Cheese basicsThere are plenty of types of cheese, but in the Maremma, we have a thing for sheep. It sounds way less appealing than cow's milk, but it's milder than goat's milk and doesn't taste like socks. And before you get excited, we don't make buffalo mozzarella - try further south. We also don't make parmesan - that's up north. There are three main cheese categories: fresh, semi-aged and "stagionato" or aged. - a fresh cheese, think pecorino, will have a mild flavour and a lovely light colour that closely resembles milk. It's perfect for sandwiches and salads or when you're not looking to overpower the other ingredients. - an aged cheese, think parmesan, will get stronger in flavour the longer it's been aged. An aged pecorino will be harder to cut and a darker gold colour. It's great in risottos or on crackers when you really want to taste the cheese.
A buyer's guide
You're in Italy, so why go to the supermarket, when you can get fantastic cheeses from the local cheesemongers themselves?
Some general rules:
- Try before you buy. A cheesemonger will cut a sliver of the cheese you're eying, so you know if you like it.
- Even in somewhere as rural as the Maremma, you're not guaranteed locally made products. We have a company called Latte Maremma that doesn't, as I was shocked to find out, actually use Maremman milk despite what's written on the bottle. If you're buying wheels, make sure the label includes something along the lines of "fatto con latte locale" (made with local milk).
- If you're a cheese novice, don't dive in straight for the gorgonzola. Acclimatise yourself with milder cheeses.
- The same applies for cheese platters. Strong and mouldy cheese can dull your tastebuds, so when you're putting together a cheese board, make sure your guests try the milder cheeses first or they won't be able to savour them later.
- Aged cheese don't necessarily need to be kept in the fridge. They're actually better off in a cool place that's dry and dark.
The Maremman musts
One of the things that I absolutely love about local cheeses is the range of flavourings that is used not just in the cheese, but on the rind. You'll find cheese aged in oak barrels, coated in hay and peppercorns, and stuffed with chili or truffles. In those cases, you have to eat the rind. That's where all the flavour is.
My top Maremman cheeses:
- The classic pecorino: A good semi-hard pecorino is the Maremma's answer to cheddar and parmesan - we put it on everything. When buying, you want to make sure your cheese is milk white and soft to the touch. Grate it over pasta, shove it in a sandwich or eat cubes of it while watching TV. It's DOP.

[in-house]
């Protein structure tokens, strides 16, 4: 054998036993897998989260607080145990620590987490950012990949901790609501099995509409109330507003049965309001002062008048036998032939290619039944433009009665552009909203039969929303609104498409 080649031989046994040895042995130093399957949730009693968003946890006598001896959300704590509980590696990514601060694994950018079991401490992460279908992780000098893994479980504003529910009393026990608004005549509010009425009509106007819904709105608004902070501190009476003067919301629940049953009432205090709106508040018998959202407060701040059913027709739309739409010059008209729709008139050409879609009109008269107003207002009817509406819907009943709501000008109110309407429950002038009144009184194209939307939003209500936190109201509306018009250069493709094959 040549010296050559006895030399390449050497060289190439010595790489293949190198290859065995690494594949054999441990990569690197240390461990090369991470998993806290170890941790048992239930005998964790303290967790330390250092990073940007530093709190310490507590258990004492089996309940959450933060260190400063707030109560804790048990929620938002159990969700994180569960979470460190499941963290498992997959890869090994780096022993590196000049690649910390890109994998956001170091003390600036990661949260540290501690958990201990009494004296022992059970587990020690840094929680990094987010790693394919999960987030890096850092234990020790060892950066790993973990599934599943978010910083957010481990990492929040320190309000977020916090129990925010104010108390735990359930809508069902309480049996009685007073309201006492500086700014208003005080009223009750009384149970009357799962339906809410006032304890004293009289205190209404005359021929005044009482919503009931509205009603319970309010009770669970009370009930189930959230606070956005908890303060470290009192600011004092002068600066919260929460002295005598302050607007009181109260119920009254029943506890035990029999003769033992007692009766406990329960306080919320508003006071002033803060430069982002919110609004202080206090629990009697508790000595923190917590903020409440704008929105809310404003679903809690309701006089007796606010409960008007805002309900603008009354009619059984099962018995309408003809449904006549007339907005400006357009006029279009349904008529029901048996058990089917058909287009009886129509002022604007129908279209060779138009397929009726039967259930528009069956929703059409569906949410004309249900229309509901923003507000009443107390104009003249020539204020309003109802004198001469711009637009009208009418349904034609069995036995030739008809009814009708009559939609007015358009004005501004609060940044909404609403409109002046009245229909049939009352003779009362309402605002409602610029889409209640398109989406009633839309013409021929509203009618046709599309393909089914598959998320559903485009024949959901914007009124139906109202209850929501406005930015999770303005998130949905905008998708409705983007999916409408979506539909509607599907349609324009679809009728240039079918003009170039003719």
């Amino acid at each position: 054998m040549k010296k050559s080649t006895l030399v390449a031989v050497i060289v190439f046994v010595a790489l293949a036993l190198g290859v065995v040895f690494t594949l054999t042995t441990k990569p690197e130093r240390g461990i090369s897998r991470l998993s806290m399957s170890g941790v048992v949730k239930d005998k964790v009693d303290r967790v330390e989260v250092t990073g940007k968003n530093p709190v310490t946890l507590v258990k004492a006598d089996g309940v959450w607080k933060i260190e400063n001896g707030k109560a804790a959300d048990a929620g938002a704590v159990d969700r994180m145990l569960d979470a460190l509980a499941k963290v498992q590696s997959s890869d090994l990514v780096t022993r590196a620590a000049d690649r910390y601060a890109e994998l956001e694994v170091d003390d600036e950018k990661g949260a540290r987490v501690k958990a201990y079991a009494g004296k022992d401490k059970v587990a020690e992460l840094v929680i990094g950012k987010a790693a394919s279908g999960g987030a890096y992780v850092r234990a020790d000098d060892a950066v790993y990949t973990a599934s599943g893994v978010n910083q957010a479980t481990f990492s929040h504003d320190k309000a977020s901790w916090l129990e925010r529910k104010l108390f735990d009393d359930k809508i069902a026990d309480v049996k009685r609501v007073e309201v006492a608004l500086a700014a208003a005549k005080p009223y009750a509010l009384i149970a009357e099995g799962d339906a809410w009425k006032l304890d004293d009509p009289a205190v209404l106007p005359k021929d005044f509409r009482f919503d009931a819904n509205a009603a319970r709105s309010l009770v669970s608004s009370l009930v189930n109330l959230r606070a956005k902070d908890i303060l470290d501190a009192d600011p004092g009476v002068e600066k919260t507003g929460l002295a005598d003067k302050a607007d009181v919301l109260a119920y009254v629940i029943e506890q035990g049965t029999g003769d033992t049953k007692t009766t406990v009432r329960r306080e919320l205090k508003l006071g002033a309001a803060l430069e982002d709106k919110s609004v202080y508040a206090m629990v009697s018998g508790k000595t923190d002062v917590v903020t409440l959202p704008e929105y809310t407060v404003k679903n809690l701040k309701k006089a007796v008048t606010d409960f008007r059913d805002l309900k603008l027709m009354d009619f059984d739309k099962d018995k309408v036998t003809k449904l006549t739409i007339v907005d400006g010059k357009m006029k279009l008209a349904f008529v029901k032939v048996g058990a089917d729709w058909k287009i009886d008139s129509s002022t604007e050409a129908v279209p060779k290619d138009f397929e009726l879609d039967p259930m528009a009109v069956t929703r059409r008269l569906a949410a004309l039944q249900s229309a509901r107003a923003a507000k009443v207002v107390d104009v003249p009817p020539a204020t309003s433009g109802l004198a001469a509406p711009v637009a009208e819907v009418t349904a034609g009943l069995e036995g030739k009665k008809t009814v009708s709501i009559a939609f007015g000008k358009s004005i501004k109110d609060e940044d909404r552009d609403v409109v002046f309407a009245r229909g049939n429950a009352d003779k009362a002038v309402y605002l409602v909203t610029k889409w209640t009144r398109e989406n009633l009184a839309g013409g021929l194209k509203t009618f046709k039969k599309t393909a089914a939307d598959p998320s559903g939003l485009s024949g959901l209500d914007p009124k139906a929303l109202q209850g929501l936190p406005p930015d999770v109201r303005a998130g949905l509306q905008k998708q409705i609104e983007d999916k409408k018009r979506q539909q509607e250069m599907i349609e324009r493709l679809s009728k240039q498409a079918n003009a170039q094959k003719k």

- The red wine rind: Why pair red wine and cheese, when you can eat both at once? This amazing pecorino has a blood red rind that comes from months aged in Morellino di Scansano. You want to enjoy it on its own.
- Guttus: My undisputed local favourite. Forget gorgonzola. Forget Roquefort. This blue cheese is strong and spicy in all the right places. It is not one for cheese novices, but goes great with honey and walnuts.
- Pane del pastore: A super fresh cheese that's eaten days after its made. It's a mix of cow and sheep's milk and is a great alternative to mozzarella on bruschetta.
- Ricotta Maremmana: We are not by any means the only region that makes ricotta, but ours is a sheep and cow milk mix that is super fresh. Eat this the day you buy it or chuck it. It's not smooth or runny like the ricotta you buy in supermarkets, but crumbly and perfect for desserts or spread over toast.
- Cave or "grotta" aged cheeses: There are a bunch of these around. Seggiano makes the very famous Fossatello. It's a strong flavoured pecorino aged for more than three months in natural caves, perfect for shaving over pasta.
My top producers
Seggiano is once again the undisputed pecorino champion of the Maremma. They learnt the cheese making tradition from Sicilian and Sardinian shepherds in the 19th century. That said, I think my hometown of Manciano is giving them a pretty good run for their money.
If you're going to buy Maremman cheese, head for a caseificio. Caseificios or dairies make sure your milk is local. Usually they'll work with more than one dairy farmer. So you won't be able to guarantee that your cheese comes from one herd, but at least they'll be neighbours.
- Caseificio Manciano sells 5 out of 6 of my top cheeses. You can live out your cheese fantasies in their gorgeous store at the heart of Manciano.
- Caseificio Maremma is the undisputed king. They have the best range of cheeses, including chocolate pecorino, pear pecorino and pistacchio pecorino. Their store is in Follonica.
- Il Caseificio Inno al Sole has a selection of cheese that is almost as impressive as their farm store. They do the province's best fresh and semi-aged cheeses and cheese ice cream. They're in Grosseto.
- Caseificio Seggiano: Go no further for the classic pecorino, made just like they did centuries ago in the heart of Seggiano.